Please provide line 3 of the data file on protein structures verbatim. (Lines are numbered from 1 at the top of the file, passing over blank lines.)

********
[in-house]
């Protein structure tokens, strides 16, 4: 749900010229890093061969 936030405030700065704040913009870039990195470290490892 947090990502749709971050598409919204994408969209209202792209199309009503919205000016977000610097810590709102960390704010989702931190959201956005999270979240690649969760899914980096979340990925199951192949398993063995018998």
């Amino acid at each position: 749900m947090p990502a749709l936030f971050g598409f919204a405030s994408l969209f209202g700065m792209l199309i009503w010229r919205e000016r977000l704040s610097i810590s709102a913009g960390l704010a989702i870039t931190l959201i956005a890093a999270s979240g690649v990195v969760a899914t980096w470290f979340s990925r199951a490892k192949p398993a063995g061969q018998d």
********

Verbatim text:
């Amino acid at each position: 749900m947090p990502a749709l936030f971050g598409f919204a405030s994408l969209f209202g700065m792209l199309i009503w010229r919205e000016r977000l704040s610097i810590s709102a913009g960390l704010a989702i870039t931190l959201i956005a890093a999270s979240g690649v990195v969760a899914t980096w470290f979340s990925r199951a490892k192949p398993a063995g061969q018998d």